Zain Jaffer: criminal abuse charges dropped against former Vungle CEO | Tech Industry

A San Mateo, California County judge dismissed felony assault and child abuse charges against Zain Jaffer, who was formerly the founder and CEO of mobile ad firm Vungle.

Jaffer was placed on leave last October and later dismissed when the charges surfaced. He was accused of felony assault, battery against a police officer ,and a lewd act upon a child, among other charges. At the time, many members of the industry expressed shock at the charges.

The case was a big setback not only for Jaffer, but also for Vungle, the San Francisco-based maker of a video advertising platform. Jaffer was replaced by Rick Tallman, who was the chief operating officer at Vungle, and it continued to launch products and services in the video ad industry.

At the request of the San Mateo County district attorney’s office, county judge Stephanie Garrett dismissed all charges related to Jaffer, according to a press release from Jaffer’s public relations company.

The statement said that Jaffer maintained his innocence throughout this traumatic ordeal and is thankful to the San Mateo County District Attorney’s Office for taking a closer look at the facts and evidence and dismissing all charges. The statement went on to say that Jaffer never abused his children, sexually or otherwise, and never committed any crimes.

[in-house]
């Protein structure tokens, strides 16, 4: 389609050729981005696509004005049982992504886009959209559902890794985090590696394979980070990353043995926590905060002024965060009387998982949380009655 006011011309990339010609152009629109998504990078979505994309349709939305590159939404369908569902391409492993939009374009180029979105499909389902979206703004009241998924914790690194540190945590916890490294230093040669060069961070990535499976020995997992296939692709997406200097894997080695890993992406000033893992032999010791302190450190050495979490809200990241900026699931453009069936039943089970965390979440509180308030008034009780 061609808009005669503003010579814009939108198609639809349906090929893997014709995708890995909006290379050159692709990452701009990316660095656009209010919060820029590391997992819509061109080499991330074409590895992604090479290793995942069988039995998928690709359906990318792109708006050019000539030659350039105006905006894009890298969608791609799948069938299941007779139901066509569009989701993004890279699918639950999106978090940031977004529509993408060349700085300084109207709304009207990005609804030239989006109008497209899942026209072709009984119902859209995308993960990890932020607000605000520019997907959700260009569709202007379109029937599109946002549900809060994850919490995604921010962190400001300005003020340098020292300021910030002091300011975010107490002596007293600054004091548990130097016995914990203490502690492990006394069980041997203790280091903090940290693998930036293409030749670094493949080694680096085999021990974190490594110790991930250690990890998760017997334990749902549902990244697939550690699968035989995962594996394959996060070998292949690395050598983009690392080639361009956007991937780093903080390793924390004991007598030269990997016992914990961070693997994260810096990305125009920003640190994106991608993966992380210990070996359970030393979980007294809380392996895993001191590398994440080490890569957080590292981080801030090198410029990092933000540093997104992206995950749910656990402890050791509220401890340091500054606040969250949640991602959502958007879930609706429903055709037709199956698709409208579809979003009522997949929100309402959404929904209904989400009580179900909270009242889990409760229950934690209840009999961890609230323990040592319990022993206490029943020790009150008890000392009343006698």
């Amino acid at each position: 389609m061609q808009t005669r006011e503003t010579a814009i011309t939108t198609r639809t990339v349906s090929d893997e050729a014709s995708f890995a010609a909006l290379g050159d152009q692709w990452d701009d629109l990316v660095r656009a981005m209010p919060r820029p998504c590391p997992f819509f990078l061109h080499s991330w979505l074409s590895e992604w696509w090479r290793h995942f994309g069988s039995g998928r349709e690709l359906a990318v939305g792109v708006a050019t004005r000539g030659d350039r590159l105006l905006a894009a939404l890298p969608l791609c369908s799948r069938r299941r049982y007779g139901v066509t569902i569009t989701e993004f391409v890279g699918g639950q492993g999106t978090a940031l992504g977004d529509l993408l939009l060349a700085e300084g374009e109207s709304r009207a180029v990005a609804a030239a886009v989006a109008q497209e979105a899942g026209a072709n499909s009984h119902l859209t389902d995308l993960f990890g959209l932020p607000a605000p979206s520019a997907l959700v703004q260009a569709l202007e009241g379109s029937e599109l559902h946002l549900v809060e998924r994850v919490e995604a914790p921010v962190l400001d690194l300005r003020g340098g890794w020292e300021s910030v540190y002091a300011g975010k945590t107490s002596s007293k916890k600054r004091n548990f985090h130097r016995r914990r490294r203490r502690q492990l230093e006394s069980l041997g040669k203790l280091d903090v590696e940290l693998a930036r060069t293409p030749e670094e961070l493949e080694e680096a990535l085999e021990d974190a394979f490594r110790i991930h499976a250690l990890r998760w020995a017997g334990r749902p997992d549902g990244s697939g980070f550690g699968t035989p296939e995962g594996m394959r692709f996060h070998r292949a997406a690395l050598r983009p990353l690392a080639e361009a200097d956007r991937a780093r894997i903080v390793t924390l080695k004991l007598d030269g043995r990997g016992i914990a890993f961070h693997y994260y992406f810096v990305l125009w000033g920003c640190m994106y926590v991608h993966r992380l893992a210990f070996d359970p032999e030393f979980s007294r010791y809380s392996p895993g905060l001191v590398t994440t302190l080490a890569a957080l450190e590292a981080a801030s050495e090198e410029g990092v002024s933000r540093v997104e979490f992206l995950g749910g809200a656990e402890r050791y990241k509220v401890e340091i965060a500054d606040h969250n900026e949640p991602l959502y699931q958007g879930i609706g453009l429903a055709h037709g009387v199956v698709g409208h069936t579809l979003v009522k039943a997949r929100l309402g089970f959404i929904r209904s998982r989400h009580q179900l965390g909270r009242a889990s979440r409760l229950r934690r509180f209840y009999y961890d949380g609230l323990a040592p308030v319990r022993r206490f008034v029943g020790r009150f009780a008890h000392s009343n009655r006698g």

“Being wrongfully accused of these crimes has been a terrible experience, which has had a deep and lasting impact on my family and the employees of my business. Those closest to me knew I was innocent and were confident that all of the charges against me would eventually be dismissed,” said Jaffer, in a statement. “I want to thank the San Mateo County District Attorney’s Office for carefully reviewing and considering all of the information and evidence in this case and dropping all the charges. I am also incredibly grateful for the continued and unwavering support of my wife and family, and look forward to spending some quality time with them.”

Jaffer added that he appreciates that justice was served in his case and that he wants to help other people who find themselves in similar situations.

“I was incredibly fortunate that I was able to defend myself through the legal system, but I am aware that many others are not. Moving forward, I plan on examining ways that I can help others who are innocent and are seeking to obtain justice,” Jaffer said.

It will be up to the board of Vungle as to whether Jaffer would be accepted back at his former job at Vungle.

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